Many years ago, shortly after the Berlin Wall had come down, when Germany unification had just arrived and the juggernaut German economy was already dominating Europe, the brilliant British author Will Self wrote a short story that (in brief) touched on the fears of all British at that time - that German would become the language of Europe (and not English).

While that prophesy didn't in fact come to pass, German for most Europeans, remains an essential language for career and business. As a European powerhouse of employment, learning German is a major advantage.
Beyond that practicality, German's rich literary traditions like Rilke, Mann and Gras and central contributions to cultural critique and philosophic thought (insert your favourite - practically impenetrable - German philosopher's name here) mean German remains one of the world's foremost languages to master.

Oh yes, it's also a thoroughly funky place rich not just in history but in contemporary culture where you will be gob-smacked by contradictions, conservatism vs liberalism, square vs cool, reactionary vs progressive.

Perhaps this is no more present than in Berlin, the place everyone wants to go. But if you want different, there are other places too that shouldn't be overlooked, from proudly Bavarian Munich to the beautiful and deceptively young university town of Regensburg.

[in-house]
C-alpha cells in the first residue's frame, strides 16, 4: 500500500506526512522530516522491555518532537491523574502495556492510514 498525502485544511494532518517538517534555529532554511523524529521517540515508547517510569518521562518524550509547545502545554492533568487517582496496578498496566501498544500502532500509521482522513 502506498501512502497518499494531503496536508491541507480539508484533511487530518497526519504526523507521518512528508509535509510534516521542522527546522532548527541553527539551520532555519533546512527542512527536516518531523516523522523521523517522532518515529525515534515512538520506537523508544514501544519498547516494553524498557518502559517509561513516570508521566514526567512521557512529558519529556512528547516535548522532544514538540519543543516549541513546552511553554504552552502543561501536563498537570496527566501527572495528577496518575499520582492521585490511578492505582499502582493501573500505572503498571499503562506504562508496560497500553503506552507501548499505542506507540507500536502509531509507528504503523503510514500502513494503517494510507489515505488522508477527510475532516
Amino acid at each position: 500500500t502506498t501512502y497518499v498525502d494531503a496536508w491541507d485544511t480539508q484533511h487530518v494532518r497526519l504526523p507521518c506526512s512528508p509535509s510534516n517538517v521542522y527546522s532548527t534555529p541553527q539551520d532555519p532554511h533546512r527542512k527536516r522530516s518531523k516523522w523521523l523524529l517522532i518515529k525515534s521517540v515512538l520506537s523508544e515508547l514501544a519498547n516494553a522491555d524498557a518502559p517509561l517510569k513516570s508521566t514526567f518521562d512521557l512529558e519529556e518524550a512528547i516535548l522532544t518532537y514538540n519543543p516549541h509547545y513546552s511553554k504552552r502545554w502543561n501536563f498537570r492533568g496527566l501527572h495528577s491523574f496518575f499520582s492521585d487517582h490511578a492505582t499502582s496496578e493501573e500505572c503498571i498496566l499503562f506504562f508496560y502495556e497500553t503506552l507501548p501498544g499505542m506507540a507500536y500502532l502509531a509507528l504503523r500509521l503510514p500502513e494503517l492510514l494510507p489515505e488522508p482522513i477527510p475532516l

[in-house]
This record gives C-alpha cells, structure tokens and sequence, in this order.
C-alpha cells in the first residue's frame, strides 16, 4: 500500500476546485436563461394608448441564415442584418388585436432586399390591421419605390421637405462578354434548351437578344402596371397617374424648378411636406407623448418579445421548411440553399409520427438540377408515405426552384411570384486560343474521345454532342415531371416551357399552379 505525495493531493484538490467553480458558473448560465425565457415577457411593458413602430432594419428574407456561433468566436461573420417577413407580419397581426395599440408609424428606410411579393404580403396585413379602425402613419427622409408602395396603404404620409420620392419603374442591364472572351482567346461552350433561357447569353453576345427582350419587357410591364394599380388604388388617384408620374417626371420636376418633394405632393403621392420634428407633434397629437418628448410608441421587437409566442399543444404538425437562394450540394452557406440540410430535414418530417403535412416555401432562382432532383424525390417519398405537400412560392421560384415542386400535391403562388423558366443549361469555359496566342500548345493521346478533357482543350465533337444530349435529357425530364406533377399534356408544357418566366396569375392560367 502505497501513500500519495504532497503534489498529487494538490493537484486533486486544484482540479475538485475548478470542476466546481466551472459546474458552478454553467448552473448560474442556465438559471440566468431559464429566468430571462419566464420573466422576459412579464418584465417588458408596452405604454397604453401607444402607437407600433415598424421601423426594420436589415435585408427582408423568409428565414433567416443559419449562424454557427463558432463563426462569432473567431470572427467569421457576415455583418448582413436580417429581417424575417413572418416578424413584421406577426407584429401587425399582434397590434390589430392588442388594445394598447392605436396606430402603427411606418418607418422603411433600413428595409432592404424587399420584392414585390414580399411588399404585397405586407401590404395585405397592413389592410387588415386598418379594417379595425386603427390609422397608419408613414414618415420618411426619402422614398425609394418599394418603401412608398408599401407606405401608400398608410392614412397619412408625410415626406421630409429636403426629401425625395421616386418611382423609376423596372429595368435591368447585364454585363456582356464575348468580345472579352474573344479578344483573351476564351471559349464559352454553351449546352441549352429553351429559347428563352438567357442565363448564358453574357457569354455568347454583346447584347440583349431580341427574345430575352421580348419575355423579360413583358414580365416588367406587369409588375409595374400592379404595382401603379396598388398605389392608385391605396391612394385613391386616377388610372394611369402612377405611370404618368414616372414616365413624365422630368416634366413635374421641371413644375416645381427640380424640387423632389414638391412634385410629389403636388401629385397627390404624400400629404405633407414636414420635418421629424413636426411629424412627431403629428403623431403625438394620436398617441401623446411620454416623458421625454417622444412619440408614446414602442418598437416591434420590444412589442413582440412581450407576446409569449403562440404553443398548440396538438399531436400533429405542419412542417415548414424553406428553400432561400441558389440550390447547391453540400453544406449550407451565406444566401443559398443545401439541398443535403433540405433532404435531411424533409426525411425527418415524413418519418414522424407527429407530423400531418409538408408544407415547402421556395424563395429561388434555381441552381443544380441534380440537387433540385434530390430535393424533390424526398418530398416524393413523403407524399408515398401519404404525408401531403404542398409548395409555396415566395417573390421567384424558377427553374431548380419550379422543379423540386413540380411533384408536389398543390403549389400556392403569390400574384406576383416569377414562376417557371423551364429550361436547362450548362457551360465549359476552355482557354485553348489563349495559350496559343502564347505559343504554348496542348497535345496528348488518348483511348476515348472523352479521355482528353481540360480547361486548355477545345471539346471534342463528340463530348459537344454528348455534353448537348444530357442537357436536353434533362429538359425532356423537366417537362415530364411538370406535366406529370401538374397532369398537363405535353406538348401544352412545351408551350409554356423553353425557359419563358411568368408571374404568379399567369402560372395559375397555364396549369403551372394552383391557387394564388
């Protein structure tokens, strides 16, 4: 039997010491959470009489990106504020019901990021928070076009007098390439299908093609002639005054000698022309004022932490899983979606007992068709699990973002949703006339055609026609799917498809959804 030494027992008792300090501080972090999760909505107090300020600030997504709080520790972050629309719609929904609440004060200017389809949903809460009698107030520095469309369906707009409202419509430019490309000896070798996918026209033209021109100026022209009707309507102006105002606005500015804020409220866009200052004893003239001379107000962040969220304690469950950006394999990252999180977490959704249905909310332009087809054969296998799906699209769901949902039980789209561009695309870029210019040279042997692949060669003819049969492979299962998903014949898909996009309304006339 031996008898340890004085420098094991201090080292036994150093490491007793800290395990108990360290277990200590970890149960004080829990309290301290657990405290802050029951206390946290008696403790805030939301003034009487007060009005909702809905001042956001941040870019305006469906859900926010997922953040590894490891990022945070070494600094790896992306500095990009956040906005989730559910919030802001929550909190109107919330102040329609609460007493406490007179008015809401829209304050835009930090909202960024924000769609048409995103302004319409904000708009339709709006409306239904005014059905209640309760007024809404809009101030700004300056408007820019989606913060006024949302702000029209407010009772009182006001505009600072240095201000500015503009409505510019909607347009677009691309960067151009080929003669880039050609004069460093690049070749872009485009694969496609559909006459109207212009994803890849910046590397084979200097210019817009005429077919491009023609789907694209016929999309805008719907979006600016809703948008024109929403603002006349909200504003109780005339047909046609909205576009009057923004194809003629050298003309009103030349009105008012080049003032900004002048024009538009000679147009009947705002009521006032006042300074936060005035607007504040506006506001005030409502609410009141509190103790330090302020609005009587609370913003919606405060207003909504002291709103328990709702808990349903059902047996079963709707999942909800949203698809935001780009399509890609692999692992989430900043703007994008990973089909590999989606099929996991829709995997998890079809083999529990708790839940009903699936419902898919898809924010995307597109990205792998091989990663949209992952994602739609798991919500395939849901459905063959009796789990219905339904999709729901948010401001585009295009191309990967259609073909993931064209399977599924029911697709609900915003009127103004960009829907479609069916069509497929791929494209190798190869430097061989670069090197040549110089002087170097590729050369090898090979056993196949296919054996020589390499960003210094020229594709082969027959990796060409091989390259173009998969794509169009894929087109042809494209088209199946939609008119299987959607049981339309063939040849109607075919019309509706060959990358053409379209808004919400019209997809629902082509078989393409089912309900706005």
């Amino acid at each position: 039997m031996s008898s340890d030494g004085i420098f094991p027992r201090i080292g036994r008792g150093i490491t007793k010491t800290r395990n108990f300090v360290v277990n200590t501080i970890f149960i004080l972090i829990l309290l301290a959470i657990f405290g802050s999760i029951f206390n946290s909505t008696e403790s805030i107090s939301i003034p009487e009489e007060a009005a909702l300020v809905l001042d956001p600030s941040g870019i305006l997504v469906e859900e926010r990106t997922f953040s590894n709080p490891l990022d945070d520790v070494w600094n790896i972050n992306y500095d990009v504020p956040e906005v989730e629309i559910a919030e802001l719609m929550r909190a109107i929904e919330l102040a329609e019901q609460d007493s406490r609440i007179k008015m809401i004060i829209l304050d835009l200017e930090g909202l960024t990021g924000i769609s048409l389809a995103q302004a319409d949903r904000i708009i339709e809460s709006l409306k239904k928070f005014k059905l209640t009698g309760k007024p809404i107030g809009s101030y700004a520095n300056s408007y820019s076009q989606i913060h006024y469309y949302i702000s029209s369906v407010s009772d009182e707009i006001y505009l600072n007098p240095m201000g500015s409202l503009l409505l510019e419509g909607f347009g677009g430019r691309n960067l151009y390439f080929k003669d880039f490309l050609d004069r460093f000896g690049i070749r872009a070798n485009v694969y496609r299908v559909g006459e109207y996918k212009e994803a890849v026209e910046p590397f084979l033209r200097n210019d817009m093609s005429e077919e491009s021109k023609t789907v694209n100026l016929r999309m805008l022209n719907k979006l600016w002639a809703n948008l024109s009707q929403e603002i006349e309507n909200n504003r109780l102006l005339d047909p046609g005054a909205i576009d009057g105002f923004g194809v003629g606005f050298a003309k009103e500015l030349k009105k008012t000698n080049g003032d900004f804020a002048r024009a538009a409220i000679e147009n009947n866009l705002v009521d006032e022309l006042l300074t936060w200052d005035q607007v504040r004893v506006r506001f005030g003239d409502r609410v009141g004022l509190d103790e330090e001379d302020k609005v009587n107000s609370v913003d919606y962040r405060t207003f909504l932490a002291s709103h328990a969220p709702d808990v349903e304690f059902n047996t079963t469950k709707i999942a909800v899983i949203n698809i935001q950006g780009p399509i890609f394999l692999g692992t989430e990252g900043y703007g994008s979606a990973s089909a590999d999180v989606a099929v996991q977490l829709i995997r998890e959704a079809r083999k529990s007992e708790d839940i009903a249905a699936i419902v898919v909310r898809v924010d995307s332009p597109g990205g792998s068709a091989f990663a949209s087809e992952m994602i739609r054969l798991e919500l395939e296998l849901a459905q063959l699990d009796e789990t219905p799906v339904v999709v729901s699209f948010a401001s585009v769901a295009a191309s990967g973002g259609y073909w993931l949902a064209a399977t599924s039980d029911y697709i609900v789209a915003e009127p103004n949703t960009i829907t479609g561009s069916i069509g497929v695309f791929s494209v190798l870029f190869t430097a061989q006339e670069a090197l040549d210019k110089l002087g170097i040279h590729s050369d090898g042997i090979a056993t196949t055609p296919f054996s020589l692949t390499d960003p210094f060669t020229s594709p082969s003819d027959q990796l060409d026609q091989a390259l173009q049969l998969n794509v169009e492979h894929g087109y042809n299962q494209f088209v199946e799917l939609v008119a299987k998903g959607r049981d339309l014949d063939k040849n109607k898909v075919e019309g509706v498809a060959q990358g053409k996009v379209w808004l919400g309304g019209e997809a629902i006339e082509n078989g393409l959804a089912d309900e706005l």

• sejours linguistiques jeunes adultes apprendre l allemand allemagne photo by ante samarzija


    Le moteur de l'Europe ? - peut-être. Le centre d'une langue riche et importante ?- certainement ! Venez affûter votre connaissance de la langue dans une Allemagne empreinte de la riche tradition littéraire de Mann, Gras, Rilke et tant d'autres.

  • sejours linguistiques jeunes adultes allemand autriche


    It's all too easy to forget Austria as an excellent place to learn German.

  • sejours linguistiques jeunes adultes apprendre l allemand suisse photo by dimi katsavaris


    If you know anything about Switzerland (and being based in Switzerland we think we know a little), it's probably that on the other side of the "rösti graben" (the imaginary dividing line between the Swiss-French part and the Swiss-German part - Zurich etc) - they speak Swiss-German or "Schwiizertüütsch".